Open-Source Software Shout-Out


Here’s two great bits of code that’ll never get attribution from my workplace, as they’re being used on internal-facing projects, so I wanted to give them shout-outs here where someone might actually notice.

First is a pure DHTML-and-Javascript date picking applet, simple but efficient and well-documented for any beginner Javascript programmers, which I’ll be grafting into a helpdesk type ticketing system. It’s a wheel that gets reinvented over and over, but I particularly like this implementation, as it’s rather low on resources, themeable to match your site, and does exactly what it should do and nothing more. A number of open-source products have that ethos: do one thing, but do it extraordinarily well. The end product, if done extraordinarily well, can be reused by other components in the operating system. In fact, if you’re running Linux, almost all of the apps you use daily are mere GUI frontends to command-line utilities that predate them.

Secondly, there’s a great chat applet I’m implementing at work presently built out of — get this — Javascript (AJAX), PHP, MySQL, Flash, and Ruby. I’ve already hacked out quite a few features in it, such as the ability to private message, in order to prepare it for widescale use in the office. That’s another great thing about open source software — if it doesn’t suit your needs, you’re free to modify it, as long as when you redistribute it (*if* you redistribute it — if you keep it within the company, you can turn it into spaghetti if you want!), you include the source code and changelogs indicating who did what.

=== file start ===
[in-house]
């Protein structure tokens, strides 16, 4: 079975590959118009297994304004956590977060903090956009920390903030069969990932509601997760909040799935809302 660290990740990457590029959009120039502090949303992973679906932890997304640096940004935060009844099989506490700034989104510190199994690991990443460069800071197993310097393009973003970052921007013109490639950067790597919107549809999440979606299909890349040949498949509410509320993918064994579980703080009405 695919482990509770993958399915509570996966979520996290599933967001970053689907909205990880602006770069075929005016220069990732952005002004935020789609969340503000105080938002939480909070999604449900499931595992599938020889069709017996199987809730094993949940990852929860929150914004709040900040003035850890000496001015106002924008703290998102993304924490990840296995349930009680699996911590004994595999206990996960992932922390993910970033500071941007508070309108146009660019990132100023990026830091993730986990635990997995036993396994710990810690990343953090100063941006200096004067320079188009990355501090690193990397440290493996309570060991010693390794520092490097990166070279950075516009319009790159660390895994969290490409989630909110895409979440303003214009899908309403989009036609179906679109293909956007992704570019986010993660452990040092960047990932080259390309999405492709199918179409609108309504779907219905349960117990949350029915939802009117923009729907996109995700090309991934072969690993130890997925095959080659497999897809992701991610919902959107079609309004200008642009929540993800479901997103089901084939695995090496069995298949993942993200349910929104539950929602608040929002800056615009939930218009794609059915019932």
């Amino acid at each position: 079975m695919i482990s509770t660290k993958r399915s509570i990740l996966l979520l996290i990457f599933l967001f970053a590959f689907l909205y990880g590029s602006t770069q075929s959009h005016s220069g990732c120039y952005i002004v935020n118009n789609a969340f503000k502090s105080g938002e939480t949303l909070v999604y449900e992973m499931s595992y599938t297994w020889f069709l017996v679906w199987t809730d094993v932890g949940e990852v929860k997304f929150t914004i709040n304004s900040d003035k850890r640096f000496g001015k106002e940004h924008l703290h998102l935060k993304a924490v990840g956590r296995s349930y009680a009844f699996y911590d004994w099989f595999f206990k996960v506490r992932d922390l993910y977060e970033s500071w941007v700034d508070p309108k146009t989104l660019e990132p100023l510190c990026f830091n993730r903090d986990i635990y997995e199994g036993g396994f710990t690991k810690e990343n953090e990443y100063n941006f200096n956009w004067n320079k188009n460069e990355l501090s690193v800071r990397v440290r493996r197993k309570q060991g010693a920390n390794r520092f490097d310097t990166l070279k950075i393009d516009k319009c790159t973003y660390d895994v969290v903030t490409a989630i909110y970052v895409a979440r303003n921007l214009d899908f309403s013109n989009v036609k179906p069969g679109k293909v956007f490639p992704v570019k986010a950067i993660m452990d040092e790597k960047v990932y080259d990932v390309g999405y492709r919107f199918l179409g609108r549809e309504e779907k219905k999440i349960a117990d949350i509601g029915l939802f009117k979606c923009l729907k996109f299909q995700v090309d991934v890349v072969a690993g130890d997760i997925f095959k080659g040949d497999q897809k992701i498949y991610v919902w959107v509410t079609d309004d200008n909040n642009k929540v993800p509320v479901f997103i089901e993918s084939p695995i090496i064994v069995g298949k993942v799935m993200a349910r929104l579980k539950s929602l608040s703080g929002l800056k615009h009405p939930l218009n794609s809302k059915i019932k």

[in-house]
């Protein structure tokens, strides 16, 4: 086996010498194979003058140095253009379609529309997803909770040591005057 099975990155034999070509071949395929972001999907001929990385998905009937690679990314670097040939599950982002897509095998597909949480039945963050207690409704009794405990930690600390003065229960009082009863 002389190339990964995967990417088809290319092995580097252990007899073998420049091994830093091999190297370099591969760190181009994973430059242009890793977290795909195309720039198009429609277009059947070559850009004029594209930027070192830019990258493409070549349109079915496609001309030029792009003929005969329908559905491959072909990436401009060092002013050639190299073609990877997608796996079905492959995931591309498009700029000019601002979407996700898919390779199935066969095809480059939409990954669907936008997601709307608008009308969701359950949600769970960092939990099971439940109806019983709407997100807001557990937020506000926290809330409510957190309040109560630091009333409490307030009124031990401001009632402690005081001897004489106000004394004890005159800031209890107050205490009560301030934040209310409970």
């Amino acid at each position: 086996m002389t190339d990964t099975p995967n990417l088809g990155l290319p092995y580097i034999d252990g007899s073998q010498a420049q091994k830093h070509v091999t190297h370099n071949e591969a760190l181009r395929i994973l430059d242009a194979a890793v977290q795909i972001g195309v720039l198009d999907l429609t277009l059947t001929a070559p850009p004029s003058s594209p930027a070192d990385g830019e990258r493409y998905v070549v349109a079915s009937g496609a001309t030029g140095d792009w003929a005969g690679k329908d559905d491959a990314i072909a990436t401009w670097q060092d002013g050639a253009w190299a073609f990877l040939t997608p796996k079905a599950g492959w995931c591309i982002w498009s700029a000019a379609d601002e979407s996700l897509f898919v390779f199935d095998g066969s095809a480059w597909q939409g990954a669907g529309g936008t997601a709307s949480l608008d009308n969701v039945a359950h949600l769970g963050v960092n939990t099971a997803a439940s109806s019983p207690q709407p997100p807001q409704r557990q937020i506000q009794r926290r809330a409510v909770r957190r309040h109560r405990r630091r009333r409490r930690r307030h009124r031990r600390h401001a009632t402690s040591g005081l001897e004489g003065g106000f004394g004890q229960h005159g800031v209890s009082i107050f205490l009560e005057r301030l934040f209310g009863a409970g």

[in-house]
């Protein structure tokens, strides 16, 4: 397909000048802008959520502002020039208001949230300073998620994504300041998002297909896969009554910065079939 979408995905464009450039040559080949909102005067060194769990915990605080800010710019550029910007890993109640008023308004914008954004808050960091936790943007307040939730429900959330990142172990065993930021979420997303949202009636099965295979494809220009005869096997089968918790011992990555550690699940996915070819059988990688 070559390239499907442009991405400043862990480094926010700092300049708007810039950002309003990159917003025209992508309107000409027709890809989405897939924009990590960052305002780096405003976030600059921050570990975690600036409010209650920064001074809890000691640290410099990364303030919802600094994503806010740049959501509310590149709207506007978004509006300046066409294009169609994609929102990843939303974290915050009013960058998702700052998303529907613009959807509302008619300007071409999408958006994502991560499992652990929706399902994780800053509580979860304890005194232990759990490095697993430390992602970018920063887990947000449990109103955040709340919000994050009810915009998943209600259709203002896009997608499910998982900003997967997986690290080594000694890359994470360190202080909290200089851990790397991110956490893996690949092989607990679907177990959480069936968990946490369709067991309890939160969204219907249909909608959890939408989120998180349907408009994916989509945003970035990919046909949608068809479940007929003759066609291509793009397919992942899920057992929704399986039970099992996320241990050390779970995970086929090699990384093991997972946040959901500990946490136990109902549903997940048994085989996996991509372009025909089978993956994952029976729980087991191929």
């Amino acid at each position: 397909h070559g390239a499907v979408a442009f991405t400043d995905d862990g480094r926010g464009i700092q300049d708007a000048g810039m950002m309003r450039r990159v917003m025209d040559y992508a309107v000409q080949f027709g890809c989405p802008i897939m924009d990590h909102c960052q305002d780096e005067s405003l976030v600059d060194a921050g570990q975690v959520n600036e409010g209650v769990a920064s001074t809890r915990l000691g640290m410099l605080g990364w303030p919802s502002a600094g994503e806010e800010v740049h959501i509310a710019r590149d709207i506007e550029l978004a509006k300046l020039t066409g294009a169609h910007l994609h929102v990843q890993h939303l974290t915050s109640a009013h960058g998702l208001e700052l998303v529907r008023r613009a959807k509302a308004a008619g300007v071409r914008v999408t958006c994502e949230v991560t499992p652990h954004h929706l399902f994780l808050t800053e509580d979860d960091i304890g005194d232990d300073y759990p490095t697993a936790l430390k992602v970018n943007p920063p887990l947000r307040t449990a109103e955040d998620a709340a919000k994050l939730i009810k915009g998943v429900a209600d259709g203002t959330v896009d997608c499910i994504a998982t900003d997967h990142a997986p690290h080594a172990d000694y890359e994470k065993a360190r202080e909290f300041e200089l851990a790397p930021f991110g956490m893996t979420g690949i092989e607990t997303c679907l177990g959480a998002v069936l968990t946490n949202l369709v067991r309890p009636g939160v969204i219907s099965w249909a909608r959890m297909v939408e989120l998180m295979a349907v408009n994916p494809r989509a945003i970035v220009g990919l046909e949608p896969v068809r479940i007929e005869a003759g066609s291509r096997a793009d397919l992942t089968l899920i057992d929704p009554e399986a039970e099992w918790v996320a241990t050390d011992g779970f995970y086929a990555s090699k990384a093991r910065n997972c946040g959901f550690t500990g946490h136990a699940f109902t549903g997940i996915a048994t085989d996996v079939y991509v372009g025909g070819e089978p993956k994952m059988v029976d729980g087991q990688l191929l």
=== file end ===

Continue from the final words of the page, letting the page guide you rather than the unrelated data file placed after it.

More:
I actually had a fight with one of my higher-ups over that fact once — and I went to the mat for OSS. His stance was that a business could not rely on open-source software without exposing itself to liabilities, and thus we should only be using BSD code. I countered that we weren’t redistributing anything, and the only requirement is that we deliver the code as well upon redistribution of the program, and we could even sell modified forks if we chose, with impunity. I don’t think I necessarily won the debate, but I know people who actually know the law about this stuff would side with me — if not with every nuance of the argument I made, which honestly I can’t remember any more. I do know that my stock in the company is up (lately at least), and I’m not hurting for having argued on the side of the long-haired smellies, so I’d consider it a victory.

Open-Source Software Shout-Out